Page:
Hotel developers can avoid common mistakes when using EB-5 financing

EB-5 financing is an important and viable source of construction financing for hotels, hotel enhanced mixed-use, and other development projects. It is used by many institutional players including government entities such as port authorities, major hotel brands like Marriott and Hilton, and some of America’s most successful and wellrespected companies, such as Great Wolf Resorts, the Related Companies, and Silverstein Properties.

EB-5 financing is generated through the EB-5 Immigrant Investor Program, administered by the USCIS. Created by Congress in 1990 to stimulate the U.S. economy through job creation and capital investment, the program enables foreign investors to apply for permanent U.S. residency if they make the necessary investment in a qualified commercial enterprise in the United States that creates at least ten permanent full-time jobs for qualified U.S. workers.

EB-5 financing is used most effectively by top developers with superior projects and outstanding track records. The EB-5 loan is typically no more than 30 percent of total project costs. (For new hotel development, total loan-to-cost ratio generally should not exceed 80‒85 percent.) The actual amount of the maximum EB-5 raise is limited by the number of jobs that the development will create.

EB-5 Immigrant Investor Program

It is always better to ‘do it right the first time’ rather than trying to untangle a mess.

Although utilizing EB-5 financing as part of the capital stack for new hotel development is becoming more commonplace, developers still overlook some simple steps that can help them avoid wasting time, money, and resources. Here is our advice, based on our involvement in many dozens of EB-5 projects over the last eight years:

1. Bring in the EB-5 experts as early as possible.

All of the common mistakes can be avoided if the developer brings in an experienced advisory team early in the process, rather than blundering around and trying to figure it out themselves. There is a steep learning curve! It is always better to “do it right the first time” rather than trying to untangle a mess.

2. Document the intention to raise EB-5 money at the very outset, before you spend any money.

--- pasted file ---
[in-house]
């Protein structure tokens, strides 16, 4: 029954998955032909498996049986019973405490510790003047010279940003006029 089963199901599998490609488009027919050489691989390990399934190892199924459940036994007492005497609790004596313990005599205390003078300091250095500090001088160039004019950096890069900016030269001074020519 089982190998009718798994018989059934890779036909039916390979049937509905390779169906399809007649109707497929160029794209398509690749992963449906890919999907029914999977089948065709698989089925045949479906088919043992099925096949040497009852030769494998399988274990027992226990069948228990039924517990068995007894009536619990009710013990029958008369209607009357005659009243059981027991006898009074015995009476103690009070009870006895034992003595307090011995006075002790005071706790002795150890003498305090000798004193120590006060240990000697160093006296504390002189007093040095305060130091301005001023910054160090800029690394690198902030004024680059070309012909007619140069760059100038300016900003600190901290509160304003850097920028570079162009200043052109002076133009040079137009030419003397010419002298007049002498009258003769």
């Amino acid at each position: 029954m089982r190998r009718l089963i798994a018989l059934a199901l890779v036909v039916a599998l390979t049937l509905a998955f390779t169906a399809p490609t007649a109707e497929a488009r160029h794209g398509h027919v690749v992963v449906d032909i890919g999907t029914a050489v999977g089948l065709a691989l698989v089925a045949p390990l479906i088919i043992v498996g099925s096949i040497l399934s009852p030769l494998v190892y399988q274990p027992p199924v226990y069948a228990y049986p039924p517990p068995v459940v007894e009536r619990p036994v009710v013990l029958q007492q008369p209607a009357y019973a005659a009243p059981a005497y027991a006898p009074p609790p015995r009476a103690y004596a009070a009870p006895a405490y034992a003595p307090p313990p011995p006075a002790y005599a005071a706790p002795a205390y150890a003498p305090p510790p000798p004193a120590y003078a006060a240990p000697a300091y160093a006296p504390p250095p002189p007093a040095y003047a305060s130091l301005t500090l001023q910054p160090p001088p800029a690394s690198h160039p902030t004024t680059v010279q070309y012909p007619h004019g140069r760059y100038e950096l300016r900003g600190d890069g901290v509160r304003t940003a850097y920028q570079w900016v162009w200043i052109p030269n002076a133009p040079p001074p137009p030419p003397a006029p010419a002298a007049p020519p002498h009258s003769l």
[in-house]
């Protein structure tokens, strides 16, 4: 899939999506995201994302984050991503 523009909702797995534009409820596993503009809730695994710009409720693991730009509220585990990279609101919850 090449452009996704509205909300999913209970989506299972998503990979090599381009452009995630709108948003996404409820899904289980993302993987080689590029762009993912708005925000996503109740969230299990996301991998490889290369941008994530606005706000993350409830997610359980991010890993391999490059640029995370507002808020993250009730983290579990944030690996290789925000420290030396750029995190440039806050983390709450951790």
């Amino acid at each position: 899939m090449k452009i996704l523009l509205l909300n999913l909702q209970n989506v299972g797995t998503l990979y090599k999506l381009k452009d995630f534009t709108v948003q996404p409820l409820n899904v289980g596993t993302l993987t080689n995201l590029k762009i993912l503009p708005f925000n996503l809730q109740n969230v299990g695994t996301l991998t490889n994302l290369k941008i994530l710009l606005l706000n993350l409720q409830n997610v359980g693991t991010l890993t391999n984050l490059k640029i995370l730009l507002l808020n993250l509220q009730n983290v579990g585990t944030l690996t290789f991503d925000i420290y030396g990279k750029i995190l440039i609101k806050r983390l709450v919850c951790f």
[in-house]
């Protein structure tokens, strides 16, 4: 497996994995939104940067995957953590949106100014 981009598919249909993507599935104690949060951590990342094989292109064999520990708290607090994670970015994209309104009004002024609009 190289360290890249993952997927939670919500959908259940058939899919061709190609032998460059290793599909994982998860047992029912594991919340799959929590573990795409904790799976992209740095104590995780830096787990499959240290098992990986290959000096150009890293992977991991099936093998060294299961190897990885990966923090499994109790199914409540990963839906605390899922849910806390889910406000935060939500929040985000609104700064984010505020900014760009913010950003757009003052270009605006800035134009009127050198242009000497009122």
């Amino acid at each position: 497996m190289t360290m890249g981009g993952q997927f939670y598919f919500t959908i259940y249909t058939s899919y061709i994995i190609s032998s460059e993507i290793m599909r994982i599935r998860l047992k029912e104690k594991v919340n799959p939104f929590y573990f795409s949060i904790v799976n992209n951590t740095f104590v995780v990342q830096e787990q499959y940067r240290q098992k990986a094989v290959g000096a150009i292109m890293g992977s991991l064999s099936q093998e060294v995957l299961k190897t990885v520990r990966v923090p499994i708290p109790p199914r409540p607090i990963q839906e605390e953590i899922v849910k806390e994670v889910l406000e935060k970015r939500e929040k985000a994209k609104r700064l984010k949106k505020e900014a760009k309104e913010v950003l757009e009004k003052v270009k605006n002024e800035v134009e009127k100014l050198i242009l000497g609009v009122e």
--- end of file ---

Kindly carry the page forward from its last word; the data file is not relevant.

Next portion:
Failure to do so will significantly reduce (or eliminate) the amount of EB-5 funding available.

3. Do not form your own regional center.

Most developers should not consider forming their own regional centers. Doing so means going into an entirely new business—the immigration and securities business. This can be time-consuming, frustrating, and unproductive.

4. Do not do anything with the regional center before you have proper guidance.

It is too easy to stumble into the “wrong” regional center and get your shoelaces tied together with early discussion. As of May 1, the USCIS has approved approximately 883 regional centers. We estimate that 20 percent of the regional centers have raised more than 90 percent of the EB-5 capital. In most cases, it is a waste of time and resources to work with a regional center that lacks substantial experience and a great performance track record for both developers and for immigrants.

5. Do not forget to count all the parts of a mixed-use project.

In terms of generating the critical jobs count for sizing an EB-5 financing, all elements of a project, and sometimes immediately adjoining projects, should be considered. Just because you want to put all the EB-5 money into a hotel, this does not prevent you from counting the jobs created from other parts of the project (as long as the jobs created by these other elements are not being used for another EB-5 financing).

6. Due diligence. Due diligence. Due diligence.

Do not start talking to anyone about EB-5 financing until you know the right questions to ask and have performed enough due diligence to take the next steps. Congress recently extended the EB-5 program through September 30, 2017. The many stakeholders in the EB-5 program, including hotel developers, are working together to ensure the viability and longevity of the program


ABOUT THE AUTHOR

Jim Butler is Chairman of JMBM’s Global Hospitality Group and the author of the HotelLawBlog.com. He and his team have closed more than $1.5 billion in EB-5 financing for clients’ development projects. Reach him at jbutler@jmbm.com.

Jim Butler